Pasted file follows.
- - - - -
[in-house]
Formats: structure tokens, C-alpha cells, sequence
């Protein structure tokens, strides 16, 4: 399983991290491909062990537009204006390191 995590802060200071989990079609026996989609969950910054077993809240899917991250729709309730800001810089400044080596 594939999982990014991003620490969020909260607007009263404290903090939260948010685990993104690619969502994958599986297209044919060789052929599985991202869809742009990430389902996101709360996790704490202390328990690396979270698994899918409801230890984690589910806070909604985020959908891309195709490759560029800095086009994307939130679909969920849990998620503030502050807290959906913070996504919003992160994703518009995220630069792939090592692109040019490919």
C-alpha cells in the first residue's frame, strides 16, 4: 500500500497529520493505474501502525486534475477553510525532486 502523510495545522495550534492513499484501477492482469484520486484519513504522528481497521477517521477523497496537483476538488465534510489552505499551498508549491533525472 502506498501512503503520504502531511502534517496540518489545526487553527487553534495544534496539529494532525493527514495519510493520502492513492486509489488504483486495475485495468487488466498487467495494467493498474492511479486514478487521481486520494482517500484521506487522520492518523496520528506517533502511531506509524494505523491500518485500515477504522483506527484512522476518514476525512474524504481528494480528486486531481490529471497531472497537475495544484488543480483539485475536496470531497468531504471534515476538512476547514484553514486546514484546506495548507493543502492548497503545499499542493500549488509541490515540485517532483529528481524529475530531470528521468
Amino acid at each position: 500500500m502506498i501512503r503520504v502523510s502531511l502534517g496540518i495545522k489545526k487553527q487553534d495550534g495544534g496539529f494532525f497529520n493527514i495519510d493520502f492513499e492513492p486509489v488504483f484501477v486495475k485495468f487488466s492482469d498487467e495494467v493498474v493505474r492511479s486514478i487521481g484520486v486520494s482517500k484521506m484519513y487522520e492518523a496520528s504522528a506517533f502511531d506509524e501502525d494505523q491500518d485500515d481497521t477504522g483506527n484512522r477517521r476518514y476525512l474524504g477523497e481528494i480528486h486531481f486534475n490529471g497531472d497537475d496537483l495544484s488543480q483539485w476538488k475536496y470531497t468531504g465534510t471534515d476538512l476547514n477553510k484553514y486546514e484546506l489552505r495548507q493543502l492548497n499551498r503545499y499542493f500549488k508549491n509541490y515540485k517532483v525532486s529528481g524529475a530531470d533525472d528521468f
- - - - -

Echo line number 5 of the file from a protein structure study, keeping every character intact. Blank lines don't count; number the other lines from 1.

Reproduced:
Amino acid at each position: 500500500m502506498i501512503r503520504v502523510s502531511l502534517g496540518i495545522k489545526k487553527q487553534d495550534g495544534g496539529f494532525f497529520n493527514i495519510d493520502f492513499e492513492p486509489v488504483f484501477v486495475k485495468f487488466s492482469d498487467e495494467v493498474v493505474r492511479s486514478i487521481g484520486v486520494s482517500k484521506m484519513y487522520e492518523a496520528s504522528a506517533f502511531d506509524e501502525d494505523q491500518d485500515d481497521t477504522g483506527n484512522r477517521r476518514y476525512l474524504g477523497e481528494i480528486h486531481f486534475n490529471g497531472d497537475d496537483l495544484s488543480q483539485w476538488k475536496y470531497t468531504g465534510t471534515d476538512l476547514n477553510k484553514y486546514e484546506l489552505r495548507q493543502l492548497n499551498r503545499y499542493f500549488k508549491n509541490y515540485k517532483v525532486s529528481g524529475a530531470d533525472d528521468f